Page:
Abstracts (first author)
Is sexual selection involved in the maintenance of the cooperative mound-building in Mus spicilegus?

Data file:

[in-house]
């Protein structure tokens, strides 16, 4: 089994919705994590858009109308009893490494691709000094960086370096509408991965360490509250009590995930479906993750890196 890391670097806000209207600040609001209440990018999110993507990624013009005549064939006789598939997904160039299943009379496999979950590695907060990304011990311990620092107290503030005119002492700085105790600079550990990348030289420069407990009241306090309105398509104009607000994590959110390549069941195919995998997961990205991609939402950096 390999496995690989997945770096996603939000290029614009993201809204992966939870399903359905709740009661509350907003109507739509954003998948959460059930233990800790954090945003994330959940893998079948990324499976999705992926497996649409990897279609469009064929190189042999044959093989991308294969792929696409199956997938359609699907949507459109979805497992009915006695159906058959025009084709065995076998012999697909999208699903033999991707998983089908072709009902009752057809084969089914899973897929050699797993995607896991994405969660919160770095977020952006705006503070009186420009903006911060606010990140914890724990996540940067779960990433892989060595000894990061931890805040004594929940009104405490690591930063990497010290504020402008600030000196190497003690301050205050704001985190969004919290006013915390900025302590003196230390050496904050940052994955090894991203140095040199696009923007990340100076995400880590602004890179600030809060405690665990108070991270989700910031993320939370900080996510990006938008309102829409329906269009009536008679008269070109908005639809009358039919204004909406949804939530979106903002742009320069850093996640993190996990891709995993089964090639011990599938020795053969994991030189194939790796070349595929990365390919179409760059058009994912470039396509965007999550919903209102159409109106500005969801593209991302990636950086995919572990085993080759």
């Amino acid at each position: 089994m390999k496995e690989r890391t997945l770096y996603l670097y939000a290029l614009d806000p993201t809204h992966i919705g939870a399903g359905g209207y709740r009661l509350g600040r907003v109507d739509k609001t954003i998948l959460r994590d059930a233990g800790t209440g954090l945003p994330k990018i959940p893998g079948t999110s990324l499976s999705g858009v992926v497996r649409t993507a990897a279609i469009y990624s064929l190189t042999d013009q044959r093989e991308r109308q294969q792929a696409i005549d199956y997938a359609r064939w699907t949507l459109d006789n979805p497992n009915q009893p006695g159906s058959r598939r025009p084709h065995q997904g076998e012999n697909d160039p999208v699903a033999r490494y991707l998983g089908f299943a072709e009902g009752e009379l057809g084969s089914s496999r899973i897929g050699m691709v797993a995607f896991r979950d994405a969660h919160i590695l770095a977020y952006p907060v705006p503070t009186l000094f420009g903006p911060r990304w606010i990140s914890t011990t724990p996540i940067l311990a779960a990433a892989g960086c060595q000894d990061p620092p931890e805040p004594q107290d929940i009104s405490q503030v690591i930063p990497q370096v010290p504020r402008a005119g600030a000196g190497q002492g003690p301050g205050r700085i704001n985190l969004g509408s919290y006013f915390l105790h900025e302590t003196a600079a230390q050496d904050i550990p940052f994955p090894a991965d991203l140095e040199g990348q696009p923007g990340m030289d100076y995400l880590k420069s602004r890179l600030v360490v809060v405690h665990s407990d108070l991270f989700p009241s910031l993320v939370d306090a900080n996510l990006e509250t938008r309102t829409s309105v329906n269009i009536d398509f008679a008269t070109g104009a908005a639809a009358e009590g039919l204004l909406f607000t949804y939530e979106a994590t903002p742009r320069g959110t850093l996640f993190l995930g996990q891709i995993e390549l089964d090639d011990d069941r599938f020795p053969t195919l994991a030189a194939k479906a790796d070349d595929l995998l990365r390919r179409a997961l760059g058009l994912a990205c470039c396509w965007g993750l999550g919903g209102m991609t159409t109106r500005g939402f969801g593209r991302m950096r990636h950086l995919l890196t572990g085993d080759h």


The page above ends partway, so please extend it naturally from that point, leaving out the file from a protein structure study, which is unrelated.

The mound-building mouse (Mus spicilegus) possesses a unique cooperative behaviour amongst mice. In the beginning of autumn, groups of several individuals construct large earthen mounds in which they overwinter. This building is partly explained by kin selection. However, the presence of some distant or unrelated individuals suggests that kin selection may not suffice to explain this cooperative behaviour. Some observations in animal species suggest that cooperative behaviour increases access to mates. Investigations into whether sexual selection is involved could therefore provide significant insight. Here, spontaneous cooperativeness, exhibited during mound-building in captivity, was first assessed in a sample of 30 male mice captured in the field in Bulgaria. Then, we tested whether male cooperativeness influences mate preference of 20 females captured in the same area. Females significantly preferred cooperative males over non-cooperative ones. This is the first empirical evidence for the influence of sexual selection on cooperative behaviour in another species than humans.